Our August issue featured the story “Hokkaido: The Anti-Climate Summit” by Walden Bello of Foreign Policy in Focus, arguing that the G8 nations derailed meaningful efforts to address global climate change at the July summit in Japan. Bello protests that “like the United States and Japan, the European governments continue to hang on to the position that economic growth can be ‘decoupled’ from energy use. In other words, they think they can maintain current European consumption levels and only have to achieve the more efficient use of energy and replace oil with other energy sources.” Our July Exit Poll was: “Is it possible to meaningfully address global climate change while maintaining current levels of economic growth?” We received the following responses:
From Joe Wetmore of Autumn Leaves Used Books in Ithaca, NY:
It is not possible to maintain current levels of economic growth. It is simple math; you cannot have a permanent upward growth curve.
The is a limit to the number of people this earth can provide for; there is a limit to the number of resources that can be extracted. Since we are extracting resources as fast as we can, and a large part of the earth’s population is living in poverty, we probably need to cut back on our population. This means that we first and foremost, have to stop producing more people, especially in the “developed” countries.
World War 4 Report replies: Well, we’re glad you added “especially in the ‘developed’ countries.” We reject Malthusian approaches to the question. The problem is that capitalism—the system predicated on endless growth—is eating up the planet at an accelerating rate. The question of sheer human numbers is ancillary. And it is in the “graying” developed world where we use far more resources per capita—not the developing world, where birth rates are highest.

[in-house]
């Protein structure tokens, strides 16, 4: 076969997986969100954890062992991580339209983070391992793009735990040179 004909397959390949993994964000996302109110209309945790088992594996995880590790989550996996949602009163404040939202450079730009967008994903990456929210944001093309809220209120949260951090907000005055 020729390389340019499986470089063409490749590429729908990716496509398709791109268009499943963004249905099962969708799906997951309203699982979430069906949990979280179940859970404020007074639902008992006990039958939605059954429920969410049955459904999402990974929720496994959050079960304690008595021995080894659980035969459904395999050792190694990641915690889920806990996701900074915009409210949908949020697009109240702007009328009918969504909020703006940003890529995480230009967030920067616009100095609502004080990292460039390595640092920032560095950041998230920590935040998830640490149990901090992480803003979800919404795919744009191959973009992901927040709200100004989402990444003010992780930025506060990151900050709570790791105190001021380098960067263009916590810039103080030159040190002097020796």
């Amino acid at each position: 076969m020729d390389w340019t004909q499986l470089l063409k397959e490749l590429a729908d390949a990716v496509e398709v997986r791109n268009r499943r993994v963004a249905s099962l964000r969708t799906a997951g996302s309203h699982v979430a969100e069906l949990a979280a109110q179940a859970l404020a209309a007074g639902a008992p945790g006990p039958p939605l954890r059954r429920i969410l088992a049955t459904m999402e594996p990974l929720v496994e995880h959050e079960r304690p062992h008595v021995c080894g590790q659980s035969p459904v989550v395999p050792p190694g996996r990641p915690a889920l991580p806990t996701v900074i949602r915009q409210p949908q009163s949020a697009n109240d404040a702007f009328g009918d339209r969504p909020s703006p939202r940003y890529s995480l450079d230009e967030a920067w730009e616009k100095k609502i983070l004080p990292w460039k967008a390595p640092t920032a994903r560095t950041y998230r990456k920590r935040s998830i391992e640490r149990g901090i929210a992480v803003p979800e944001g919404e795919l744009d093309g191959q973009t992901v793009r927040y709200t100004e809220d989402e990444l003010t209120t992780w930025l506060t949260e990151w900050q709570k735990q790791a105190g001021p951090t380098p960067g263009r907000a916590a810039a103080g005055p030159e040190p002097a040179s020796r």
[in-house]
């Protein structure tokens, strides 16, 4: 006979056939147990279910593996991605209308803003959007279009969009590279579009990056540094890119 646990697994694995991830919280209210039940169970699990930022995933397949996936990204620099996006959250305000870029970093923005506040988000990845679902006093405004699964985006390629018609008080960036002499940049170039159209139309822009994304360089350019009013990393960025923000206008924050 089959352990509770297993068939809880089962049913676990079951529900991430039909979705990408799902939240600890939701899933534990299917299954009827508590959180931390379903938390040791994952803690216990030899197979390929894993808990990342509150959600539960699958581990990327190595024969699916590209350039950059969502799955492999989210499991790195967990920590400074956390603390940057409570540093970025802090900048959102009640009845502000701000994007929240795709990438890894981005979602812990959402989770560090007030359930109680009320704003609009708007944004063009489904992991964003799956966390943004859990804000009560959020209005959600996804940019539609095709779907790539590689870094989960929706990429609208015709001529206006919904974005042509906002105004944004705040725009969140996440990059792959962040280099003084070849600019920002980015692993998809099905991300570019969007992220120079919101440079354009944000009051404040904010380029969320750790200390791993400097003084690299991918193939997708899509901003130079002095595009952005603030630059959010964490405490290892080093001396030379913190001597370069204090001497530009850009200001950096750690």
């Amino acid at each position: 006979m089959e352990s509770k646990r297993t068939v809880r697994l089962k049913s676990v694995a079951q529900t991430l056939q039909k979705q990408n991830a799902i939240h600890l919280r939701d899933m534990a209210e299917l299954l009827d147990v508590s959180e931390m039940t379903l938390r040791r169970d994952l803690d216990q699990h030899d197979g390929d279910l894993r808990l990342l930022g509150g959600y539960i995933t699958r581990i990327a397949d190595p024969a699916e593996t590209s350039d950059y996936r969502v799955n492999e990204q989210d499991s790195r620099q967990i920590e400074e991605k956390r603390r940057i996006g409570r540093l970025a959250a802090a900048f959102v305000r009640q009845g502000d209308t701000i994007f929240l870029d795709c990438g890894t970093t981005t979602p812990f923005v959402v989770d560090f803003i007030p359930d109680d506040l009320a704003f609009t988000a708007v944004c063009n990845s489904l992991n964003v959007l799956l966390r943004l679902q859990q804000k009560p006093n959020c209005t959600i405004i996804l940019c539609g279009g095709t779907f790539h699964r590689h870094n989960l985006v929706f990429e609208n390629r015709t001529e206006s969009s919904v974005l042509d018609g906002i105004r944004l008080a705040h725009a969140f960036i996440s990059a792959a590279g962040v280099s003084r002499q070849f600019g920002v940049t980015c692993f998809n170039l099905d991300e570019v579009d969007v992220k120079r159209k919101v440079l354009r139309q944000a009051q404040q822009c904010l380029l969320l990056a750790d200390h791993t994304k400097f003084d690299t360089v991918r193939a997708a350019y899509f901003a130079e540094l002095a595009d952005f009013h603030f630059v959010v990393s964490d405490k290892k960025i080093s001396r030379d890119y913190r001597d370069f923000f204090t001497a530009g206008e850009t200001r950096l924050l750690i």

From Frank Connelly, somewhere in cyberspace:
Traditional notions of economic growth [are] misleading when proposing meaningful policies to address global climate change. Net economic welfare would be more in line when evaluating the advantages of addressing the issue.
In terms of economic growth, one could, for instance propose a simple economy where you own a house. The economy grows, when I build a bomb. And grows more when I provide a service by blowing up your house.
I am sure you can appreciate the ludicrous nature of evaluating everything economic in monetary terms.
I wish to thank you for your support and will be sure to light a candle for you and yours should I ever return to church.
World War 4 Report replies: Absolutely. Bechtel made a mint building Iraq’s oil infrastructure in the ’50s. Then Lockheed and Raytheon made a mint selling bombs to the Pentagon to destroy it in the ’90s. Now Bechtel is making another mint rebuilding it. All so we can spew more hydrocarbons into the atmosphere and accelerate global warming. The system works great—for Bechtel and Lockheed. Destroying the planet is what the system does.